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Should economists forecast?

| Posted by: Paul Donovan | Tags: Paul Donovan

  • The final morning audio of 2017 reviews some of the issues of the final Chief Economist's Comment of the year. Should economists forecast? The answer, I believe, is "no" – in the sense that forecasts are understood in financial markets.
  • Economic data is not stable enough to forecast accurately. At the start of 2015, the US economy was on the brink of a nasty recession, or growing significantly above trend. It depends which revision you look at. Economic models have simplifying assumptions that affect forecasts; hashtag economics looks only at the forecasts, not the assumptions.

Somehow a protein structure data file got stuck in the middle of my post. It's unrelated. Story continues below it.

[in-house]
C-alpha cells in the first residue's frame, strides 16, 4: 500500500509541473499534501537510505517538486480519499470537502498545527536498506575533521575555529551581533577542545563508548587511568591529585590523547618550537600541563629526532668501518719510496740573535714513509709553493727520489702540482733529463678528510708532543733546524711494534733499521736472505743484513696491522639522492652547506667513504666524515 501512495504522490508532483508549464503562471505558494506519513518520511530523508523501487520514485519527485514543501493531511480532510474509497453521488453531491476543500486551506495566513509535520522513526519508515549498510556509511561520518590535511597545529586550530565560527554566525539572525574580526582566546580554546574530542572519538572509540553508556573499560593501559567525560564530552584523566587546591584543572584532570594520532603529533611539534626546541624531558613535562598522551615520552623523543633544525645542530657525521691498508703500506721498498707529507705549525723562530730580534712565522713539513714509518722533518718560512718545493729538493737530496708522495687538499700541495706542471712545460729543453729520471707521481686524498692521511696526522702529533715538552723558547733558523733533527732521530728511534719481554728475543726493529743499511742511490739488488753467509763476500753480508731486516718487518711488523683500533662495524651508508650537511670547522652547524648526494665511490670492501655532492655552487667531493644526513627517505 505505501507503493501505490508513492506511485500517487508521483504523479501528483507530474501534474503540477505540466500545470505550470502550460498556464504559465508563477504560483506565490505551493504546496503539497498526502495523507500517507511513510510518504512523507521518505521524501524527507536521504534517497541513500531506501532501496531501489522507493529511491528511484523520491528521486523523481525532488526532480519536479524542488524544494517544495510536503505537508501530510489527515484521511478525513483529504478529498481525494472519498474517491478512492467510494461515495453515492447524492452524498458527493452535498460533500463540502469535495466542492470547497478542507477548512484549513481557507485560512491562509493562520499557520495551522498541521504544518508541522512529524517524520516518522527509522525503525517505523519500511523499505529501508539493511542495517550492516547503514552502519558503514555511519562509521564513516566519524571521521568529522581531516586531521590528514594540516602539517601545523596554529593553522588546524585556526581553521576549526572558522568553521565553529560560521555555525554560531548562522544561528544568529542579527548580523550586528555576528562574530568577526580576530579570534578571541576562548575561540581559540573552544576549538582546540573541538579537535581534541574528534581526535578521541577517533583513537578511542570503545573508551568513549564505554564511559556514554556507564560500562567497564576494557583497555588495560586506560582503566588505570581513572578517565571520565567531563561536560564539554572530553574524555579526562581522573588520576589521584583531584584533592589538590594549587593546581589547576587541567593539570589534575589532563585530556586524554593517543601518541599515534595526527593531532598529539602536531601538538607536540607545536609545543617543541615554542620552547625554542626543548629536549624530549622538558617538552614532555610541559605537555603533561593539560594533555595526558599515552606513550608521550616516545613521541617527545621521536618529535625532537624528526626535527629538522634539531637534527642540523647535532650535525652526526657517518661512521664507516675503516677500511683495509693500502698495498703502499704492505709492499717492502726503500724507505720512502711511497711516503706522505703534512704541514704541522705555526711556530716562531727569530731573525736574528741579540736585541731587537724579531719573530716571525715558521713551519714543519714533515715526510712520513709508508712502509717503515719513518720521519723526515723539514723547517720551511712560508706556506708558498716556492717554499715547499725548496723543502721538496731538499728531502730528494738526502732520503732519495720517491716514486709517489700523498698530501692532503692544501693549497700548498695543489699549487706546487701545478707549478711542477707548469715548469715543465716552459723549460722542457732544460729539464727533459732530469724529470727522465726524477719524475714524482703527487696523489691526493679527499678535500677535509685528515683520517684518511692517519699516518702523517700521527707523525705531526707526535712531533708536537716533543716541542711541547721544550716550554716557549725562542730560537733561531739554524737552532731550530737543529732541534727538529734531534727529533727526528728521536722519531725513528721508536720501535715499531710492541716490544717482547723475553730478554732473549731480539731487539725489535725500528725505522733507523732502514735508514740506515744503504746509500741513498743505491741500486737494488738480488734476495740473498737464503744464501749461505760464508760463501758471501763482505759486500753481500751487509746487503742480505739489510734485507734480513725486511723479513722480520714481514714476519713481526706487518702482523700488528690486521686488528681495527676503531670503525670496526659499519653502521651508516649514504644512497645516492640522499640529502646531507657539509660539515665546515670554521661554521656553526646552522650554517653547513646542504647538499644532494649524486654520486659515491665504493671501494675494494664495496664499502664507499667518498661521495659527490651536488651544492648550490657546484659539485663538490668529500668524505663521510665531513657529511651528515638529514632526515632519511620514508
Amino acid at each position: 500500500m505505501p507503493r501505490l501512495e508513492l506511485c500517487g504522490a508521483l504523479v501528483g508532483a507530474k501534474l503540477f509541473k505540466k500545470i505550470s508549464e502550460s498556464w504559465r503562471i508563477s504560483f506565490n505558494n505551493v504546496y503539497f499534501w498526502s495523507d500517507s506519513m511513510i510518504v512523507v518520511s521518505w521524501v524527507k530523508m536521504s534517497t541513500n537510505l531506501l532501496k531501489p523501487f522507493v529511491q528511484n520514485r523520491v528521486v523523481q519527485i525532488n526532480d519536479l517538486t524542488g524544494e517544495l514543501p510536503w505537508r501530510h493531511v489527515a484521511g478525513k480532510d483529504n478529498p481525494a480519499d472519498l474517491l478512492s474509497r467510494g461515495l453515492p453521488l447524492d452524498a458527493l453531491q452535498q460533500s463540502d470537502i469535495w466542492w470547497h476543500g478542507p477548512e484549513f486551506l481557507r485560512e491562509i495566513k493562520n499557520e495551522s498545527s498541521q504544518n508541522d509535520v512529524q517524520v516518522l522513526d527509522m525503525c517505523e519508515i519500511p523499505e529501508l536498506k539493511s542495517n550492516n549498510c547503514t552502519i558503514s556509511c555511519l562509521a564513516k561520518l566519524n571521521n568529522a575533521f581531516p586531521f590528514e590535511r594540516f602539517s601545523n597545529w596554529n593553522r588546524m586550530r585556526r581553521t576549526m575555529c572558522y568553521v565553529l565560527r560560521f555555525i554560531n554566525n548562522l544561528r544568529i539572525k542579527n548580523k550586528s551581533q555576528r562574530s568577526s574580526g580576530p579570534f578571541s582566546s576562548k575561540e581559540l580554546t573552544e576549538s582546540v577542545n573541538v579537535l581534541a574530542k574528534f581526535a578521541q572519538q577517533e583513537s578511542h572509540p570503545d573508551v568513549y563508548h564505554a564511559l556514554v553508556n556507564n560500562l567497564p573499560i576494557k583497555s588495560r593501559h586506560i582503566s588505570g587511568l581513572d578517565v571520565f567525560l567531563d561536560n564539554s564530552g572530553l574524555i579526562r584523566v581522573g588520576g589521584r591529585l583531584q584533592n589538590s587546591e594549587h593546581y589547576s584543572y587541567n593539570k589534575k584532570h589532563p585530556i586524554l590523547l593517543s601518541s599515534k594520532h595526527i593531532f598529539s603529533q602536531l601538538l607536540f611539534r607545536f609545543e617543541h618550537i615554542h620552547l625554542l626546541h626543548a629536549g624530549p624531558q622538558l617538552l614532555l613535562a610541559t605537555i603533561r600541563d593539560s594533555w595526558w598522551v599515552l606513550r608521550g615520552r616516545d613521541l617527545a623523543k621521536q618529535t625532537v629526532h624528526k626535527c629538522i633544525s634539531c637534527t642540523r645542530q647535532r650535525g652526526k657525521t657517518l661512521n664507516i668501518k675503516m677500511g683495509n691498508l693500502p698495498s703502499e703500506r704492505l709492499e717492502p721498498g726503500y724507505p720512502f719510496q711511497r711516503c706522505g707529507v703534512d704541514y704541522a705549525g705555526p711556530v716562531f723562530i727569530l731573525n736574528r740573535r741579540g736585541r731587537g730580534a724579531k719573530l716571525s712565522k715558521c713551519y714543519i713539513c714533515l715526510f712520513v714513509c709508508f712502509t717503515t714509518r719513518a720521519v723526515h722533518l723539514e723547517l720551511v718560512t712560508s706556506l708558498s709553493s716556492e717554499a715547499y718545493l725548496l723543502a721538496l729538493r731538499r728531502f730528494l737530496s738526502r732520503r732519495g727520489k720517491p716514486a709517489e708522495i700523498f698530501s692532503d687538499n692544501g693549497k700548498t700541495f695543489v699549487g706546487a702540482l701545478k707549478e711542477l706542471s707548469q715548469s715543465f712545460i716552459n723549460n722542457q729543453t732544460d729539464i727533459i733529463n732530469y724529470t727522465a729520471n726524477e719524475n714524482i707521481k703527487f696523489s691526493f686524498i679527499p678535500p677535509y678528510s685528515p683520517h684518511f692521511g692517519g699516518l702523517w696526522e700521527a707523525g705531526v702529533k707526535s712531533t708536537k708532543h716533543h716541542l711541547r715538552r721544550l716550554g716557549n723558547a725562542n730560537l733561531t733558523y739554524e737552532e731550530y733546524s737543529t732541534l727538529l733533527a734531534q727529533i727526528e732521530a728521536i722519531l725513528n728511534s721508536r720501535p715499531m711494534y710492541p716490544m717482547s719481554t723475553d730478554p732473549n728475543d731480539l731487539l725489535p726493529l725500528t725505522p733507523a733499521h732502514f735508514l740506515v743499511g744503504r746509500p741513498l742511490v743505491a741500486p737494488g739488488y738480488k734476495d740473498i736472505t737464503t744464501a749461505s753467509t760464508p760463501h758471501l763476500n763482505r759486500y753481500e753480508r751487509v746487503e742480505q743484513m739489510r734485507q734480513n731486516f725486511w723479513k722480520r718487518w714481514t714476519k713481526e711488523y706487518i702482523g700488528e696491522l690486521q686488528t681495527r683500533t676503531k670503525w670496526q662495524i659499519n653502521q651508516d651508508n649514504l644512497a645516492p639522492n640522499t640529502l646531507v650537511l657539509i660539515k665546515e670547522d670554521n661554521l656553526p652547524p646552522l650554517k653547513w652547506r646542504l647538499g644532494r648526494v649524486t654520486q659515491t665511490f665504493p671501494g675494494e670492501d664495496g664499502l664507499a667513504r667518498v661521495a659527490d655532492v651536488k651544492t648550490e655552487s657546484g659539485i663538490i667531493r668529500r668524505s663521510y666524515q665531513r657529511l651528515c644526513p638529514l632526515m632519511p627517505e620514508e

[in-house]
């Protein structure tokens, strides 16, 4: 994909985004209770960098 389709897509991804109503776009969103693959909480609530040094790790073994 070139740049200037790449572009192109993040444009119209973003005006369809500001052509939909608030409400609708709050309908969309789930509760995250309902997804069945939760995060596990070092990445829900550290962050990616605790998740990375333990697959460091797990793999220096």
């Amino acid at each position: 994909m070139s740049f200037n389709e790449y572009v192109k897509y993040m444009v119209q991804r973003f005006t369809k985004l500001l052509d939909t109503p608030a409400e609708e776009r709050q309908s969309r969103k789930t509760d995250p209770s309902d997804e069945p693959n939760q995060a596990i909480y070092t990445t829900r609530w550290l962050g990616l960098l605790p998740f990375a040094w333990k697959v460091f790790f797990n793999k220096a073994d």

• Economic models can reveal "fake news" - disproving popular misconceptions. Economists are normally good at identifying relative trends, and predicting policy. The great challenge for economics is communication. Everyone makes economic decisions all of the time. Everyone can understand economics, but economists fail to communicate clearly. Twitter is not a suitable medium for economics (follow me @PDonovan_Econ), but we need to communicate with the Twitter generation.
  • While the morning audio is on a short break, please visit for more on what economics can do. As for the forecasts, do not worry about the decimal points. 2018 will have broadly trend growth, some policy tightening and maybe slightly higher inflation. That is all investors need to know.